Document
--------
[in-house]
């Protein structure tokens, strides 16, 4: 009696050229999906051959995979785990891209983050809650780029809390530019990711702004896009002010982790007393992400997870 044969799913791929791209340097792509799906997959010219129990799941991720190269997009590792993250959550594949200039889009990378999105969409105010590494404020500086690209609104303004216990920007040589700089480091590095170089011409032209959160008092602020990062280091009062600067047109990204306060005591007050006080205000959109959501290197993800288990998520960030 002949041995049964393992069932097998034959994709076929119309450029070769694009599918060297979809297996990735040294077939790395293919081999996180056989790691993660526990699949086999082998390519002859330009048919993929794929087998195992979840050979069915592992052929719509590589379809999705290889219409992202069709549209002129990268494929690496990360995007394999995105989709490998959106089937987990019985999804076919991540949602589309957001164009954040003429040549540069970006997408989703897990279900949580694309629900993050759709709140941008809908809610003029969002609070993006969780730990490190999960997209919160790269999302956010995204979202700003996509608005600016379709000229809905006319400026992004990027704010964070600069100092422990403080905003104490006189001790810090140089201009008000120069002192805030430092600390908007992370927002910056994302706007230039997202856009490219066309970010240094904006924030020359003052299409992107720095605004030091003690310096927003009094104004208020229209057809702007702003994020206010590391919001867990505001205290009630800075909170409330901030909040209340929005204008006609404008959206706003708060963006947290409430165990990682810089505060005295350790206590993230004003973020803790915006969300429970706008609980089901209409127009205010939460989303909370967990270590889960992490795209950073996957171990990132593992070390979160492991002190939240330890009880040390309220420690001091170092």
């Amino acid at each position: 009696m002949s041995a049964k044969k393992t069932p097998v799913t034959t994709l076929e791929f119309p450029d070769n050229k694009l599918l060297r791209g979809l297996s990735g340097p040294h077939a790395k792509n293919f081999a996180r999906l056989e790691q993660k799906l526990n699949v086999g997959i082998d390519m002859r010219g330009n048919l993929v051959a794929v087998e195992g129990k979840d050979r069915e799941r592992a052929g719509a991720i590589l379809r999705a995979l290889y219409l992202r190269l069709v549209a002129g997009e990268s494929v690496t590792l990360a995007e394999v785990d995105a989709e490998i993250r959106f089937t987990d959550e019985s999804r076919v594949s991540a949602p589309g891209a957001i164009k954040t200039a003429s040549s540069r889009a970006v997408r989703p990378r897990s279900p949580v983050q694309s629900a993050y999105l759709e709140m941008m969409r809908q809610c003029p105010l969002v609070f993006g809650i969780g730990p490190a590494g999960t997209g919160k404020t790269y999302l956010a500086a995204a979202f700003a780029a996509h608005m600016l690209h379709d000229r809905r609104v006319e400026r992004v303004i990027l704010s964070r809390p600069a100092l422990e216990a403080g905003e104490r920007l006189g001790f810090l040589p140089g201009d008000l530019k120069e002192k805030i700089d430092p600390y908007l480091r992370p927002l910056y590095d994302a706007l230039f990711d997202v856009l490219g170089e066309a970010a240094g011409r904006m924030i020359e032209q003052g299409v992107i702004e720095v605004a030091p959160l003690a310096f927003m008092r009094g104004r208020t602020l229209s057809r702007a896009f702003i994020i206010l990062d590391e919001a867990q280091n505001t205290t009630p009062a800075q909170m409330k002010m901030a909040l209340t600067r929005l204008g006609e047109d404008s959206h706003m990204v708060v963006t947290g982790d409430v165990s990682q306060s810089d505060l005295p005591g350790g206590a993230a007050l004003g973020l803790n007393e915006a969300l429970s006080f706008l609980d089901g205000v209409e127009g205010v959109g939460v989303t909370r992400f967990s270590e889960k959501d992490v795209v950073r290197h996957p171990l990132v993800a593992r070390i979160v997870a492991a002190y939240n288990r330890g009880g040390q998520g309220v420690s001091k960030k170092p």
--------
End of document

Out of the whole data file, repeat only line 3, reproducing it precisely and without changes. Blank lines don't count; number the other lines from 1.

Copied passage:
């Amino acid at each position: 009696m002949s041995a049964k044969k393992t069932p097998v799913t034959t994709l076929e791929f119309p450029d070769n050229k694009l599918l060297r791209g979809l297996s990735g340097p040294h077939a790395k792509n293919f081999a996180r999906l056989e790691q993660k799906l526990n699949v086999g997959i082998d390519m002859r010219g330009n048919l993929v051959a794929v087998e195992g129990k979840d050979r069915e799941r592992a052929g719509a991720i590589l379809r999705a995979l290889y219409l992202r190269l069709v549209a002129g997009e990268s494929v690496t590792l990360a995007e394999v785990d995105a989709e490998i993250r959106f089937t987990d959550e019985s999804r076919v594949s991540a949602p589309g891209a957001i164009k954040t200039a003429s040549s540069r889009a970006v997408r989703p990378r897990s279900p949580v983050q694309s629900a993050y999105l759709e709140m941008m969409r809908q809610c003029p105010l969002v609070f993006g809650i969780g730990p490190a590494g999960t997209g919160k404020t790269y999302l956010a500086a995204a979202f700003a780029a996509h608005m600016l690209h379709d000229r809905r609104v006319e400026r992004v303004i990027l704010s964070r809390p600069a100092l422990e216990a403080g905003e104490r920007l006189g001790f810090l040589p140089g201009d008000l530019k120069e002192k805030i700089d430092p600390y908007l480091r992370p927002l910056y590095d994302a706007l230039f990711d997202v856009l490219g170089e066309a970010a240094g011409r904006m924030i020359e032209q003052g299409v992107i702004e720095v605004a030091p959160l003690a310096f927003m008092r009094g104004r208020t602020l229209s057809r702007a896009f702003i994020i206010l990062d590391e919001a867990q280091n505001t205290t009630p009062a800075q909170m409330k002010m901030a909040l209340t600067r929005l204008g006609e047109d404008s959206h706003m990204v708060v963006t947290g982790d409430v165990s990682q306060s810089d505060l005295p005591g350790g206590a993230a007050l004003g973020l803790n007393e915006a969300l429970s006080f706008l609980d089901g205000v209409e127009g205010v959109g939460v989303t909370r992400f967990s270590e889960k959501d992490v795209v950073r290197h996957p171990l990132v993800a593992r070390i979160v997870a492991a002190y939240n288990r330890g009880g040390q998520g309220v420690s001091k960030k170092p």